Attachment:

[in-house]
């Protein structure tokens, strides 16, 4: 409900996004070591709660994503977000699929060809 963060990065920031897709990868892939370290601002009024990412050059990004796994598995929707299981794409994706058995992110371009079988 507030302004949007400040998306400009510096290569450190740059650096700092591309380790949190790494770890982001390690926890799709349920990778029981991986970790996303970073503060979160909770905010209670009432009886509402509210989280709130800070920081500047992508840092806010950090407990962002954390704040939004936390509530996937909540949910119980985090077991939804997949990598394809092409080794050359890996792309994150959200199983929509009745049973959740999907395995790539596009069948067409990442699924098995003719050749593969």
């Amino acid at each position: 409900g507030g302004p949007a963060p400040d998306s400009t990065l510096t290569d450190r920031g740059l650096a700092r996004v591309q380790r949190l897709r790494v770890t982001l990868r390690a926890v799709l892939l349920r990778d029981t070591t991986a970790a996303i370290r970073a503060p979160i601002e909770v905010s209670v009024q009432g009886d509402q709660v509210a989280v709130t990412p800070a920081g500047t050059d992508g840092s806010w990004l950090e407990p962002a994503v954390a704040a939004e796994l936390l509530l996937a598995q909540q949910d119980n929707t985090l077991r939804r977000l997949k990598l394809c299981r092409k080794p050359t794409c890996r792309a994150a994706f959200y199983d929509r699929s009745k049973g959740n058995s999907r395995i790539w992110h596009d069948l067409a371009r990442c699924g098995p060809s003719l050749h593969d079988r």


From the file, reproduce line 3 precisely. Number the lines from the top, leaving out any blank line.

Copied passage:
């Amino acid at each position: 409900g507030g302004p949007a963060p400040d998306s400009t990065l510096t290569d450190r920031g740059l650096a700092r996004v591309q380790r949190l897709r790494v770890t982001l990868r390690a926890v799709l892939l349920r990778d029981t070591t991986a970790a996303i370290r970073a503060p979160i601002e909770v905010s209670v009024q009432g009886d509402q709660v509210a989280v709130t990412p800070a920081g500047t050059d992508g840092s806010w990004l950090e407990p962002a994503v954390a704040a939004e796994l936390l509530l996937a598995q909540q949910d119980n929707t985090l077991r939804r977000l997949k990598l394809c299981r092409k080794p050359t794409c890996r792309a994150a994706f959200y199983d929509r699929s009745k049973g959740n058995s999907r395995i790539w992110h596009d069948l067409a371009r990442c699924g098995p060809s003719l050749h593969d079988r």